Another terrible day, 5th December 2015 for our town

SuScoGroup Thought’s

Apart from being where we live, Cockermouth and Keswick are truly beautiful towns in their own right, and that’s why it hurts when we witness the recent devastation caused by flooding. The weather of Jan 2005, Nov 2009 and Dec 2015 has been described by politicians and the Environment Agency as ‘exceptional’, but this may not be the case for the future. A worrying aspect of ‘climate change’ may be the increased frequency of events like these for our region. In order to protect our homes and town infrastructure higher flood defences may be needed but some man-made changes in our towns are also making matters worse.

As you read this article plans are well advanced to begin construction of a 320 dwelling housing estate on the green field site at Strawberry How on the east perimeter of Cockermouth. This estate was given approval by Allerdale Borough Council in Dec 2014 and is to be constructed on a known flood plain area. The developer has done flood calculations which, it’s claimed, are based on the once in 100 year flood event. You may recall our MP at the time standing in Cockermouth in Nov 2009 quoting the Environment Agency (who provide the data for these calculations) that this was a “once in 1000 year flood”. Few in Cockermouth and Keswick believe that today. Is it possible that these flood calculations are underestimating or simply wrong? The normally placid beck that runs through the Strawberry How development site was a raging torrent over the Dec 5th weekend as water from surrounding fields and roads cascaded across this site. The effect of large housing estates with roof drains and tarmac roads is to greatly accelerate water into local water courses – in this case the ‘Tom Rudd Beck’. Attempts by developers to mitigate flooding of the houses in their own estates results in significantly larger volumes of water heading at high speed towards the local rivers – in this case the River Cocker and, of course, Cockermouth town centre. In addition, by rapidly increasing the flow towards an already swollen river, the flood risk to all downstream properties that border this beck is significantly increased.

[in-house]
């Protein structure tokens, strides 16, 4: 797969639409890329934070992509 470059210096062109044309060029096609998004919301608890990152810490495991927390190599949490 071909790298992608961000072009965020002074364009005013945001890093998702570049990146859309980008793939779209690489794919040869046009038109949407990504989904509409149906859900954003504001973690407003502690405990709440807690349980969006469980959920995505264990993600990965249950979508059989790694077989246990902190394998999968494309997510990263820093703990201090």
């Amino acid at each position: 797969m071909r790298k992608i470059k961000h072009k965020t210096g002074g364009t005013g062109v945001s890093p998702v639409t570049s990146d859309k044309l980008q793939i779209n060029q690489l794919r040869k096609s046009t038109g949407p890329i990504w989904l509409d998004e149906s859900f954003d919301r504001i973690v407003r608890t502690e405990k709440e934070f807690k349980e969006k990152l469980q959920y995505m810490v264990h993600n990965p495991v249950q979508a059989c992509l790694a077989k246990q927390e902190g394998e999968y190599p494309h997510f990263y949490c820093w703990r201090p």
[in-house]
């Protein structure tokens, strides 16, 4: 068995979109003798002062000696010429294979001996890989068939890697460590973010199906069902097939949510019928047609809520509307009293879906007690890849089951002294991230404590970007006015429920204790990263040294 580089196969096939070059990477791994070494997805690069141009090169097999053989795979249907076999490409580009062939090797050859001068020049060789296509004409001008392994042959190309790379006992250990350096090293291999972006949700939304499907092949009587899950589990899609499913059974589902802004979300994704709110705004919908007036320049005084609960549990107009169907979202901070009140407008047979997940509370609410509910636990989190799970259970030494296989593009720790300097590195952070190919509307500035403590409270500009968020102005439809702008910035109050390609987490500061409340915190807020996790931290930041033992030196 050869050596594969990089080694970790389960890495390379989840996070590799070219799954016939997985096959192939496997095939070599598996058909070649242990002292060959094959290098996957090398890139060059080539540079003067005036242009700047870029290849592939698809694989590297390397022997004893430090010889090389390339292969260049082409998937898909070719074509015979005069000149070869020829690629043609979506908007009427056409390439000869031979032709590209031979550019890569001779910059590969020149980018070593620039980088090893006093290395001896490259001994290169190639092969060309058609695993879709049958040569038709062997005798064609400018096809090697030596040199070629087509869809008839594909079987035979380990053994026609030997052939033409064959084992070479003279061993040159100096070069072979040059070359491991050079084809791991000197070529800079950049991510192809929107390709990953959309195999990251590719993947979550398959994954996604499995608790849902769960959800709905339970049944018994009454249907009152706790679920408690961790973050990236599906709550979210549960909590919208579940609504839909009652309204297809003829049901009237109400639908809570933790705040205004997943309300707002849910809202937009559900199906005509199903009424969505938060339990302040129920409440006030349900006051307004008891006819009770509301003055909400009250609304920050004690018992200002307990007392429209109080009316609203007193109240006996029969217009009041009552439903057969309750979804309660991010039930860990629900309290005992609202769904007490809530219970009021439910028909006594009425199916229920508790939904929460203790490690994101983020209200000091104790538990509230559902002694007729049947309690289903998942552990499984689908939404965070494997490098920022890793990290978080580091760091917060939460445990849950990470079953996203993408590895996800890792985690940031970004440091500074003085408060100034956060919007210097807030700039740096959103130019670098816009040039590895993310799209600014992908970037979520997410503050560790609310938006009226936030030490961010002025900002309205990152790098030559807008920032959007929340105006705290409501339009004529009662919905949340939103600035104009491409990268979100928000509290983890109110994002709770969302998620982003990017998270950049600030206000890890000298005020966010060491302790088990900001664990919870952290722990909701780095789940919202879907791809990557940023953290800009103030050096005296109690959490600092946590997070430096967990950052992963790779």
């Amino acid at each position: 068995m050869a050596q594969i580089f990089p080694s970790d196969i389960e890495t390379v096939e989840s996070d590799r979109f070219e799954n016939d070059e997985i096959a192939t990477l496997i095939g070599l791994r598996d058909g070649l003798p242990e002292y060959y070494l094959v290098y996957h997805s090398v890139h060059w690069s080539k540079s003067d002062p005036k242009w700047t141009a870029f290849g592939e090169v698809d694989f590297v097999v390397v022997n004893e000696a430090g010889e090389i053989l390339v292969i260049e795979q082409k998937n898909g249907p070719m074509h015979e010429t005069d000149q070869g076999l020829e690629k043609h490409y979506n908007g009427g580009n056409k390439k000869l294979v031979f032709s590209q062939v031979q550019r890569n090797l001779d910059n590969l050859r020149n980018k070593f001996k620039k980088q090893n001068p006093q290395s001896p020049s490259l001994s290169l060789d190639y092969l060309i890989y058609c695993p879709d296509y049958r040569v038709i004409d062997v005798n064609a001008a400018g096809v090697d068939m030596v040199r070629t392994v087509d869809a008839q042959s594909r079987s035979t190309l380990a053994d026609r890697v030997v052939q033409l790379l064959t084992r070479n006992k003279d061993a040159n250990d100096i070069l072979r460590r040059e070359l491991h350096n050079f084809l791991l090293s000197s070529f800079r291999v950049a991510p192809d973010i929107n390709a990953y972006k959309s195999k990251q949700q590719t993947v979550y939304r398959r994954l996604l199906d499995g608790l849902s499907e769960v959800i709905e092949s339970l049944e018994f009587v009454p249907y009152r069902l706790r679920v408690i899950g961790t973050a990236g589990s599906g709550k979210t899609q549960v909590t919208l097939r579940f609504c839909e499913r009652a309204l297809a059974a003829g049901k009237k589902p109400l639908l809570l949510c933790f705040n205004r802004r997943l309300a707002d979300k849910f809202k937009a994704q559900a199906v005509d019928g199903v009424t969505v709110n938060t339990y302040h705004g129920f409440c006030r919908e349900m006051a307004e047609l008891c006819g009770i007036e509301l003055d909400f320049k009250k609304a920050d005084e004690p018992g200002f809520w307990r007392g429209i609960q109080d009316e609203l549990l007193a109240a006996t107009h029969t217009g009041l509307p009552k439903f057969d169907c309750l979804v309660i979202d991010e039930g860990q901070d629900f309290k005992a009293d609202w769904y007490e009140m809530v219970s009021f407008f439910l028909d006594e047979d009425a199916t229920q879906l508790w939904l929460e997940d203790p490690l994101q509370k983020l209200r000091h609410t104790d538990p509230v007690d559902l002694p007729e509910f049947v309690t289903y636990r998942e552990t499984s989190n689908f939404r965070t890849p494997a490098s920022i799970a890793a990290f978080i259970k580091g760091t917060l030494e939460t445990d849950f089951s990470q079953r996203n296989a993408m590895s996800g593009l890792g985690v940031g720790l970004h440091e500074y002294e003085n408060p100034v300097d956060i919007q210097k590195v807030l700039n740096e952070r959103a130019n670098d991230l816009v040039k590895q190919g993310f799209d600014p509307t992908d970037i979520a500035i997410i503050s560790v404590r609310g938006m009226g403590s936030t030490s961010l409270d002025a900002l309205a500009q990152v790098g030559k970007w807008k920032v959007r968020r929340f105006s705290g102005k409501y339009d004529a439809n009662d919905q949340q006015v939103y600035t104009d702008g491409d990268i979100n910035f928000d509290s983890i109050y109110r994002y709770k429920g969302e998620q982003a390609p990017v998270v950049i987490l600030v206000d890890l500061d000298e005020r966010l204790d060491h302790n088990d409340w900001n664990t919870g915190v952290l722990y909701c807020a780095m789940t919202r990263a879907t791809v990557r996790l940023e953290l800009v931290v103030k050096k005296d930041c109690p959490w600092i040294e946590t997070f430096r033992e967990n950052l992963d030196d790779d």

It’s reasonable to assume that the effect of climate change on Lake District rainfall levels is not yet fully understood. However, the evidence of recent years is that not only will it increase but it may fall in very large amounts over very short periods – a perfect recipe for flooding.

Until we understand this change it is foolish in the extreme to be building estates of this magnitude in known flood risk areas. Sadly it’s the residents and not the developers or Allerdale Borough Council or the Environment Agency or politicians that ultimately pay the price. The planned Strawberry How housing development should therefore be halted until we understand more clearly its effect on the future flood risk to Cockermouth and its residents.


Story Homes are pushing hard to start building at Strawberry How. How can this be right. We all need to start writing to our Councillors, our MP, Prince Charles anyone who will listen and STOP this development NOW!


2 thoughts on “Another terrible day, 5th December 2015 for our town

  1. We are in total agreement with this. We have gone too far already as far as building on flood plains on both sides of the Derwent is concerned. We know that global warming has increased the temperature in the northern hemisphere by 1 degree already. What is the future for Cumbrians many of whom live in the valleys of the Eden, Derwent, Ellen and Eamont rivers if developers are allowed to build on large green field areas that could slow the release of flood water ?

    • BBC Look North programme is due to report tomorrow Friday 11 December evening around 6.30 pm from Cockermouth about the controversial Strawberry How development to be build on a flood plain..

      A number of media people have been contacted and the BBC team are due to interview the Chair of the SUSCO group and film at Strawberry How.. An article on this subject appeared already in the Times and in the Telegraph on 10 December.

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